There are many reasons why people seek help from therapy and counselling. They might need someone to hear their story; they may want to work on a specific problem or they might need to work through distress in a safe setting. Ultimately though most people come to therapy because they want ‘something’ to change and in the case of couples’ therapy, they also quite often want ‘someone’ to change.
Change as a goal is understandable but how achievable is it? Well, it can be very achievable depending on attitude, intention and readiness to make change however, it is important to understand change as a process and not an event. According to Norcross and Prochaska’s model change in fact consists of five stages:
1) PRE-CONTEMPLATION: Others may be aware of problems when you are not, or while you may have a wish to change, you may have no intention or motivation to do anything about it. If you are in therapy at this stage, you have usually come due to pressure from another. Change can occur at this stage under this pressure but usually it is short-lived as problems reoccur when the pressure is off. Lack of recognition prevents progress.
2) CONTEMPLATION: At this stage you may recognise a problem but you may not as yet have committed to take action. You may spend time evaluating options but with no firm decision to act, you can become stuck. ‘Baby steps’ may be the way forward.
3) PREPARATION: At this stage recognition, intention and behavioural action meet; you plan action immediately and small steps can begin to make a difference, which then lead to bigger steps or a more sustained commitment to action.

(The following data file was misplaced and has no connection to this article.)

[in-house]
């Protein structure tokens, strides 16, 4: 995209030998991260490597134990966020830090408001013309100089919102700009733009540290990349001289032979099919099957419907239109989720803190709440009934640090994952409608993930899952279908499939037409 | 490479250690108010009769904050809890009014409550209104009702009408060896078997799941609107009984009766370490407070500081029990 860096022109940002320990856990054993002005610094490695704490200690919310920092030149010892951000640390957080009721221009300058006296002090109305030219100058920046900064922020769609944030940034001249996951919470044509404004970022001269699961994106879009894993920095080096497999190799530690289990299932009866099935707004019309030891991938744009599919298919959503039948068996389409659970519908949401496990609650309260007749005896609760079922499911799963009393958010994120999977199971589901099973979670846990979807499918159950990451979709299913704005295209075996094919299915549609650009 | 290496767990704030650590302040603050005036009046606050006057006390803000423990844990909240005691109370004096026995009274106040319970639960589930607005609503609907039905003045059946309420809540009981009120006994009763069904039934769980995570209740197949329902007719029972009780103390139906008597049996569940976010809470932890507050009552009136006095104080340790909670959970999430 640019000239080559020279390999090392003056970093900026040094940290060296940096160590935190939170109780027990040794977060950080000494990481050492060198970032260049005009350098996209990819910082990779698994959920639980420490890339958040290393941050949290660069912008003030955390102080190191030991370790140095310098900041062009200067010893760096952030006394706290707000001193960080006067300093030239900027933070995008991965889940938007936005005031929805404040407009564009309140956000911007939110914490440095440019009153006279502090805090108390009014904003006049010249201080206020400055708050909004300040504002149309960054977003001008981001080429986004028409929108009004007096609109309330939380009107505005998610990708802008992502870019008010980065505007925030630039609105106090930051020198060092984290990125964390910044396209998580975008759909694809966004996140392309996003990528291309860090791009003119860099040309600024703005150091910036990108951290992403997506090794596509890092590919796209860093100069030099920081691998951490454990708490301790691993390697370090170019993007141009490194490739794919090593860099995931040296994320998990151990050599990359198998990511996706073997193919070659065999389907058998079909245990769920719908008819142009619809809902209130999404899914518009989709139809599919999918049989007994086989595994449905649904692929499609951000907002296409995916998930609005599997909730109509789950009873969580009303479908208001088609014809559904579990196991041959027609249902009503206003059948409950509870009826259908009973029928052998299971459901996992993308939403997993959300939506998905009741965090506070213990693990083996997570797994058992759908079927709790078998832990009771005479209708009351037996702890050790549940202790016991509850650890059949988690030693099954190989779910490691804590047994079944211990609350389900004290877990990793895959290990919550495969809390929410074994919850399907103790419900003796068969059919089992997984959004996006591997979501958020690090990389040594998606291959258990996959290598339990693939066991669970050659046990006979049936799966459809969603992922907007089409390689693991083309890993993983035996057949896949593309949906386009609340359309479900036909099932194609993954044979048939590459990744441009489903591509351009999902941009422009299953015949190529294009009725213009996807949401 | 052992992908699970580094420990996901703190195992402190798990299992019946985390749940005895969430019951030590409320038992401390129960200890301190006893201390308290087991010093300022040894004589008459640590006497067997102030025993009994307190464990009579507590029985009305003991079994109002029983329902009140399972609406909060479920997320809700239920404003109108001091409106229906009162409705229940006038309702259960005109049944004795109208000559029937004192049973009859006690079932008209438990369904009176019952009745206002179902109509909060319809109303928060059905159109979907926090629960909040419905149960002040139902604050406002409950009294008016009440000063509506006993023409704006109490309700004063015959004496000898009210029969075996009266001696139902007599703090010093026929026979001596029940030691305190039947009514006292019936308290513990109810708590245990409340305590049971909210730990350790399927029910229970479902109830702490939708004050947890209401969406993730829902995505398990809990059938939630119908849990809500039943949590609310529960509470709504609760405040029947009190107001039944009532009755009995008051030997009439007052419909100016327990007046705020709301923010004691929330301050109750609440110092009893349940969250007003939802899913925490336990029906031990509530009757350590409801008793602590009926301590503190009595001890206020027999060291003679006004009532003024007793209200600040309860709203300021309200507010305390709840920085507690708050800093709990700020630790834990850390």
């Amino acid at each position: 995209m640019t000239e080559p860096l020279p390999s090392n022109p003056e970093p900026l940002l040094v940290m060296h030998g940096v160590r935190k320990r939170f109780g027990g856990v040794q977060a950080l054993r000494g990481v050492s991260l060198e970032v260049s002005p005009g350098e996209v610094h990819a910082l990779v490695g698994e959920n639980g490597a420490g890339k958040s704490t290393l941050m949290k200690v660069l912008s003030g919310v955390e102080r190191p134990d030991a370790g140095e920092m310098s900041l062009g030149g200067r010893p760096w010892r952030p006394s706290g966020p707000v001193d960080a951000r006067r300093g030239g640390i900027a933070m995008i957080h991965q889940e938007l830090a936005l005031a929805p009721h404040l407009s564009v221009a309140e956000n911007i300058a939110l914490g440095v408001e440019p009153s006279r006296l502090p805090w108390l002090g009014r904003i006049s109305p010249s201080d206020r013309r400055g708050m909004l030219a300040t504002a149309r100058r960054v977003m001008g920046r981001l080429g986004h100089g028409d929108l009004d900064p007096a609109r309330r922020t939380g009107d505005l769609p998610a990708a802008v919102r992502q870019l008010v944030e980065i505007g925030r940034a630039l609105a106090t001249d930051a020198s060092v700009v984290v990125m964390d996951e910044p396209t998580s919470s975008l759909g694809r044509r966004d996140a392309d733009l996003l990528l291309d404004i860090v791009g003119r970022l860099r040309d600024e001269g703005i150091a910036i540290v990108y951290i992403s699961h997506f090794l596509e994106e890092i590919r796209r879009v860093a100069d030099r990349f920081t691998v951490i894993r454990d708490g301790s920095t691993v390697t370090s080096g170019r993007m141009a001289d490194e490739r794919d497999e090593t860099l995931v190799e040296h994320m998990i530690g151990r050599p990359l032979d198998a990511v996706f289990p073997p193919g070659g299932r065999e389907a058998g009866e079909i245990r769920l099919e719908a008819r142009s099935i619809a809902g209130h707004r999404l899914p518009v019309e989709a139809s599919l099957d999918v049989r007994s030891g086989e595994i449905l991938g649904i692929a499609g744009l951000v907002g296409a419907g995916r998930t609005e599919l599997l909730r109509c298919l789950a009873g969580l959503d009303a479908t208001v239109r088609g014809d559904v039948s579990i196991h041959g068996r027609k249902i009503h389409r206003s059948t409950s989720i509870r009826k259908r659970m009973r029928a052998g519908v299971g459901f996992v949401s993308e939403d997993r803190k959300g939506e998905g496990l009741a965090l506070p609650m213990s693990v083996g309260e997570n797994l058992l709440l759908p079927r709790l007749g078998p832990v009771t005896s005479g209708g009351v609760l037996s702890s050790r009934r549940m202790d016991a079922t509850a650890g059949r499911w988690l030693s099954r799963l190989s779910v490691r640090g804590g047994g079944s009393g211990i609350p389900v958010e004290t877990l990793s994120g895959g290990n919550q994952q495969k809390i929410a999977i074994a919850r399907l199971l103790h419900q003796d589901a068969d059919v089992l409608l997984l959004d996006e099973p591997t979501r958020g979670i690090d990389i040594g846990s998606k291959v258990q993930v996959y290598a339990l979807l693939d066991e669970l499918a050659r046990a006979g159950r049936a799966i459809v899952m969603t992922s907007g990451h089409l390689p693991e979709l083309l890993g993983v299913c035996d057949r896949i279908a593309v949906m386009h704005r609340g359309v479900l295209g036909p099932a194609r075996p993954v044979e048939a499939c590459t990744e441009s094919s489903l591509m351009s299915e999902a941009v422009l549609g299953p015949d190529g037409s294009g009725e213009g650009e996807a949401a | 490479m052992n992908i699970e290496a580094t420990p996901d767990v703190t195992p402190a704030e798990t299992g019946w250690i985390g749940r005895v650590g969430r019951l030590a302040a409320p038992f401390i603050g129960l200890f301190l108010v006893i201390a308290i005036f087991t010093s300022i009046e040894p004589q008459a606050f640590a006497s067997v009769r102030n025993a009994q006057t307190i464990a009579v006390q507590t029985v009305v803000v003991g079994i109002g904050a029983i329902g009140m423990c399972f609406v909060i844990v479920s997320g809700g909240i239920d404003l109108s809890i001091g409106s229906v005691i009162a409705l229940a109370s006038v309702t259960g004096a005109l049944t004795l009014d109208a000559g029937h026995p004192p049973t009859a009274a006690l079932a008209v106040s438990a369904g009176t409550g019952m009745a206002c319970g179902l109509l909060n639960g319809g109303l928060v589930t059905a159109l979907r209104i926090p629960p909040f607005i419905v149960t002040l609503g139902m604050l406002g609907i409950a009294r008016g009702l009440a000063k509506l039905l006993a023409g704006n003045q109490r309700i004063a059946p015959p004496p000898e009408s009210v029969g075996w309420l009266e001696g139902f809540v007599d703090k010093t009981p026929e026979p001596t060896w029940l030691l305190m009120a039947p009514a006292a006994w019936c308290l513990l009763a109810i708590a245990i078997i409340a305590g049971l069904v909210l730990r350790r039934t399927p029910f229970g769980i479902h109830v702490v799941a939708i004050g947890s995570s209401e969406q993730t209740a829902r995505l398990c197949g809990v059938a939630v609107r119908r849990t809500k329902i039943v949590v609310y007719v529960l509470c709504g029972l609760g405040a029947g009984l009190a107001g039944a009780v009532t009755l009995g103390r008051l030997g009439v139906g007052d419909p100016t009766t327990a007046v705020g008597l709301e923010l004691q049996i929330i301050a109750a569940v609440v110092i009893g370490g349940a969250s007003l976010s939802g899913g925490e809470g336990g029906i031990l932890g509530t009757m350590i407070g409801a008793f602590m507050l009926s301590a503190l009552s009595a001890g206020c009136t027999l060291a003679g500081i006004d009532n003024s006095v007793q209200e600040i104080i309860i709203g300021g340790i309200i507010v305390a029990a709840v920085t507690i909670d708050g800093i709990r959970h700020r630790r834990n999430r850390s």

4) ACTION: You commit fully to action with time and energy to achieve positive results. Equally you become aware how difficult it really is to change and pitfalls may emerge.
5) MAINTENANCE: You are able to overcome the pitfalls by actively avoiding relapse and you can consolidate gains from change. New behaviours are bedded down for more six months and you recognise that you occasionally need a boost of support to keep up the good work.
You can enter therapy at any of the above stages but it is important to recognise that successful long-term change requires completion of all five stages. A good therapist knows this too and should be able to support you at each stage. Some stages take longer than others and can often people take considerable breaks in between stages.
Which stage are you at? And if you are coming to therapy as a couple in the hope of changing your partner, which stage are they at? How are you going to change if there is positive change in the relationship, and are you ready for that?